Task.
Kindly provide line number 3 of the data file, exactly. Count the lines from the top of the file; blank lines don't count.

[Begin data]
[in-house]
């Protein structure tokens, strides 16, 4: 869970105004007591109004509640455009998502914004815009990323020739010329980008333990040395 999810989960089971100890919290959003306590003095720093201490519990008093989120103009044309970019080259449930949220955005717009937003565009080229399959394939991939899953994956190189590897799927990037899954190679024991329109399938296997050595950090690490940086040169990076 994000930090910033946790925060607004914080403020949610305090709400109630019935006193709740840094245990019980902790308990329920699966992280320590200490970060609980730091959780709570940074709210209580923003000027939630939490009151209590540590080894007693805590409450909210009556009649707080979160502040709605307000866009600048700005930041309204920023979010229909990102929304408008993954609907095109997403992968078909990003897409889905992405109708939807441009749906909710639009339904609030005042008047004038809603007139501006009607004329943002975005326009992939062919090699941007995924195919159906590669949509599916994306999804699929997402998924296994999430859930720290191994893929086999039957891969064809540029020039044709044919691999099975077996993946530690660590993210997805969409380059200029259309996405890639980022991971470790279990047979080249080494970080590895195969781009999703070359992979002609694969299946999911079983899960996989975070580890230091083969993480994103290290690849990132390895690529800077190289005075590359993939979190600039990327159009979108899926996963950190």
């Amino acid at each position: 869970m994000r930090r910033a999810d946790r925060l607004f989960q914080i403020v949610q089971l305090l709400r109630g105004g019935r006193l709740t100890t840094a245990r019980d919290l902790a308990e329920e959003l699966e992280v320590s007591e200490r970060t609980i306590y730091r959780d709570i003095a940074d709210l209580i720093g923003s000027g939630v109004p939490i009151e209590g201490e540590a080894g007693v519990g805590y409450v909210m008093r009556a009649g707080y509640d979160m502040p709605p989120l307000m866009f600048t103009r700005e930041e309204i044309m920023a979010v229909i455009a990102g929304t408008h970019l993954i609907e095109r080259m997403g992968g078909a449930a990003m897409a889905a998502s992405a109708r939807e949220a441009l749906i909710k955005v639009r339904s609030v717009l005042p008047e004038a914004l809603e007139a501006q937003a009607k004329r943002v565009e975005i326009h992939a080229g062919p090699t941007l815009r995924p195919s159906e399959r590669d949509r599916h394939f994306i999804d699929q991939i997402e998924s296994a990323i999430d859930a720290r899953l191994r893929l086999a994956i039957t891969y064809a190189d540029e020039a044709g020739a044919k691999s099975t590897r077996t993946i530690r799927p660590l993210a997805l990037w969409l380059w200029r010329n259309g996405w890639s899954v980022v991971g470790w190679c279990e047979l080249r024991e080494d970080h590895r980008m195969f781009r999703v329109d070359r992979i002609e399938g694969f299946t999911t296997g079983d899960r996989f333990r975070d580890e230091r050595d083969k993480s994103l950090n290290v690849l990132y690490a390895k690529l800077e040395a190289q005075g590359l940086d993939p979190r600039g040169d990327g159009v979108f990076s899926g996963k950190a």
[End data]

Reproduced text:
């Amino acid at each position: 869970m994000r930090r910033a999810d946790r925060l607004f989960q914080i403020v949610q089971l305090l709400r109630g105004g019935r006193l709740t100890t840094a245990r019980d919290l902790a308990e329920e959003l699966e992280v320590s007591e200490r970060t609980i306590y730091r959780d709570i003095a940074d709210l209580i720093g923003s000027g939630v109004p939490i009151e209590g201490e540590a080894g007693v519990g805590y409450v909210m008093r009556a009649g707080y509640d979160m502040p709605p989120l307000m866009f600048t103009r700005e930041e309204i044309m920023a979010v229909i455009a990102g929304t408008h970019l993954i609907e095109r080259m997403g992968g078909a449930a990003m897409a889905a998502s992405a109708r939807e949220a441009l749906i909710k955005v639009r339904s609030v717009l005042p008047e004038a914004l809603e007139a501006q937003a009607k004329r943002v565009e975005i326009h992939a080229g062919p090699t941007l815009r995924p195919s159906e399959r590669d949509r599916h394939f994306i999804d699929q991939i997402e998924s296994a990323i999430d859930a720290r899953l191994r893929l086999a994956i039957t891969y064809a190189d540029e020039a044709g020739a044919k691999s099975t590897r077996t993946i530690r799927p660590l993210a997805l990037w969409l380059w200029r010329n259309g996405w890639s899954v980022v991971g470790w190679c279990e047979l080249r024991e080494d970080h590895r980008m195969f781009r999703v329109d070359r992979i002609e399938g694969f299946t999911t296997g079983d899960r996989f333990r975070d580890e230091r050595d083969k993480s994103l950090n290290v690849l990132y690490a390895k690529l800077e040395a190289q005075g590359l940086d993939p979190r600039g040169d990327g159009v979108f990076s899926g996963k950190a």